Their city is one drawn on racial lines, where the authority of the Guard falls beneath the heel of separate authorities. The elves, the orcs, the dwarves, they all have their own leaders, and they dispense their own justice. It’s a dirty town, where agreements are made and souls bartered for handfuls of coin. Where two guardsmen trying to sole a murder can get bound up in a web of intrigue and blood as easily as blinking. The city has a certain toxic life to it, once where segregation struggles against an economy that needs diversity, where racial tensions are exacerbated by socioeconomic factors. I’d like to see more of the city, to plumb its heights and depths. What we have is enough to provide a backdrop for the players; it would be marvellous to have more detail.

The plot is reminiscent of noir thrillers. There’s conspiracies, to be sure. Hidden agenda, from friends and enemies alike. The unspoken word is, in many cases, the most powerful one – and workig out what’s going on between the lines can be an exercise for the reader. Which is great – expecting the reader to pick up nuance, to follow along, to draw their own conclusions, false or otherwise, is marvellous. In between, there’s moments of genuine emotion, and a sense of friendship in between schemes and murder. It’s a buddy-cop movie with swords and sorcery, and a rather good one at that. 

I’d like to see more of the series as it matures, but this is an impressive debut; if the fusion of fantasy and mystery is of interest, then this is a book you’ll want to try out.

Monday, March 12, 2018

The Bitter Twins - Jen Williams (Blog Tour review)

I'm delighted to say that we're part of the blog tour for the second in Jen William's "Winnowing Flame" trilogy. I've really enjoyed Jen's work over the years, so I'm absolutely delighted to say that this is another excellent addition to the series.

The full review is below, but there's a lot more about the book coming from several other great blogs over the coming days, so make sure to check those out as well!

The Bitter Twins is the second in Jen Williams’ “Winnowing Flame” trilogy. Its predecessor was one of the better works of fantasy I picked up last year, so I had hopes for this one. Fortunately, The Bitter Twins is a smart, emotionally charged and imaginative work, and a worthy follow up to the Ninth Rain.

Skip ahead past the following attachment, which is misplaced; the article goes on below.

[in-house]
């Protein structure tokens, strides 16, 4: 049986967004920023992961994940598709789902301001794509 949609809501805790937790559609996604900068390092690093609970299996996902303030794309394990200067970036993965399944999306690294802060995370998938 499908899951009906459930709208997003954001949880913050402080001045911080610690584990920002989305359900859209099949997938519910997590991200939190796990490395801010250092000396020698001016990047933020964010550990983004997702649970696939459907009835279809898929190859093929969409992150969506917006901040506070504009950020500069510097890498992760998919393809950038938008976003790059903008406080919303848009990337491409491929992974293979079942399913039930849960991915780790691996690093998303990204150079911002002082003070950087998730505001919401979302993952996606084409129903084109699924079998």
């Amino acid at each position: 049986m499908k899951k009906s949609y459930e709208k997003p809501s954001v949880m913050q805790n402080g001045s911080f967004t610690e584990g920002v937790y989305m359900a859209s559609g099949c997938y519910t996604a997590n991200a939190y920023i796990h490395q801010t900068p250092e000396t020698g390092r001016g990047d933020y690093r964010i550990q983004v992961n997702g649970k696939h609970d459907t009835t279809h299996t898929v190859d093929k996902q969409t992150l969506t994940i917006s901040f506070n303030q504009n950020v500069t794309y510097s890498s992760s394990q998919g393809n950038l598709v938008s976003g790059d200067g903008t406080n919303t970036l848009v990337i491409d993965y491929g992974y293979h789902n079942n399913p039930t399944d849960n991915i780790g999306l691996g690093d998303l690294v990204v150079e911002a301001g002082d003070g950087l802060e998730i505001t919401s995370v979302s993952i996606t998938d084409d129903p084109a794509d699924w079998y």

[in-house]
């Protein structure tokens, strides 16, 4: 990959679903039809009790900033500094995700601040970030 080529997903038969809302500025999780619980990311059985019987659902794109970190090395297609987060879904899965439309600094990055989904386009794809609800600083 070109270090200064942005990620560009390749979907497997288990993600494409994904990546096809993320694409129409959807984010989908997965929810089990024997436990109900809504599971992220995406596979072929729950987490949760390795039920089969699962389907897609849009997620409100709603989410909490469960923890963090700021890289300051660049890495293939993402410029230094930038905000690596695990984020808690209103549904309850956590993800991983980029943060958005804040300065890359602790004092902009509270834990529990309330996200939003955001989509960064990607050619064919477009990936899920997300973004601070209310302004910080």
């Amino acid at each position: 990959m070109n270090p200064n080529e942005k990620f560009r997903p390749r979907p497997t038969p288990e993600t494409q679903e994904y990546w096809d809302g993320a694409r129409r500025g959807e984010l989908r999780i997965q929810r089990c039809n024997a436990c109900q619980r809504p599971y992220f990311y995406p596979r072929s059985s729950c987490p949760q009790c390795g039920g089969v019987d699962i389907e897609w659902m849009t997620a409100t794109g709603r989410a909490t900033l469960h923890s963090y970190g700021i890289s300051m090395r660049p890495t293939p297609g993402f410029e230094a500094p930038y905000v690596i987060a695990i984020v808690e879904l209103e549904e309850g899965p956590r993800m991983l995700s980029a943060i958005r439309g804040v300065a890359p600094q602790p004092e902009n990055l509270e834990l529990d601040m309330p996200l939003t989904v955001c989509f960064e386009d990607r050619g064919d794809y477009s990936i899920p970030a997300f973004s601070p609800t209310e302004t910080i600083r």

Full disclosure. I really enjoyed The Bitter Twin, and I’ve spent a couple of weeks trying to work out what it was that resonated with me. Perhaps primarily, it’s because The Bitter Twins is a story about relationships. Between families. Between fragments of the same society. Between cultures. There’s all of these links tying people together, or breaking them apart, and that feels like a really strong theme in the narrative. For example, we spend more time with the Queen of the Jure’lia. The worm people. The enemy, those who have broken apart civilisations in their wake, whose desire to consume, to change, is near infinite. But the Queen is spending more time around people these days. 

Or at least around one person; Hestillion, one of the last of the Eborans, once the legendary defenders of the world against the Jure’lia, now a broken, dying people. Hestillion begins as a prisoner, of sorts. She is devastated by the current state of her people, and horrified to be present during the return of their greatest enemy, with no means to prevent utter destruction. But Hestillion is also a pragmatist, a hard-faced, ruthless woman, willing to do a lot to survive. In doing so, she bonds with the Queen, each a conduit into the alien mindset of the other. Hestillion discovering what drives the Jure’lia, and the Queen being somewhat humanised by her contact with Hestillion. I say somewhat, because the bridge between the two is vast; the Queen is wonderfully alien, a creature struggling to understand the ants which cry out as it raises its boot to crush them. Hestillion, by contrast, is fiery, damaged, cloaking pain in an agony of false confidence.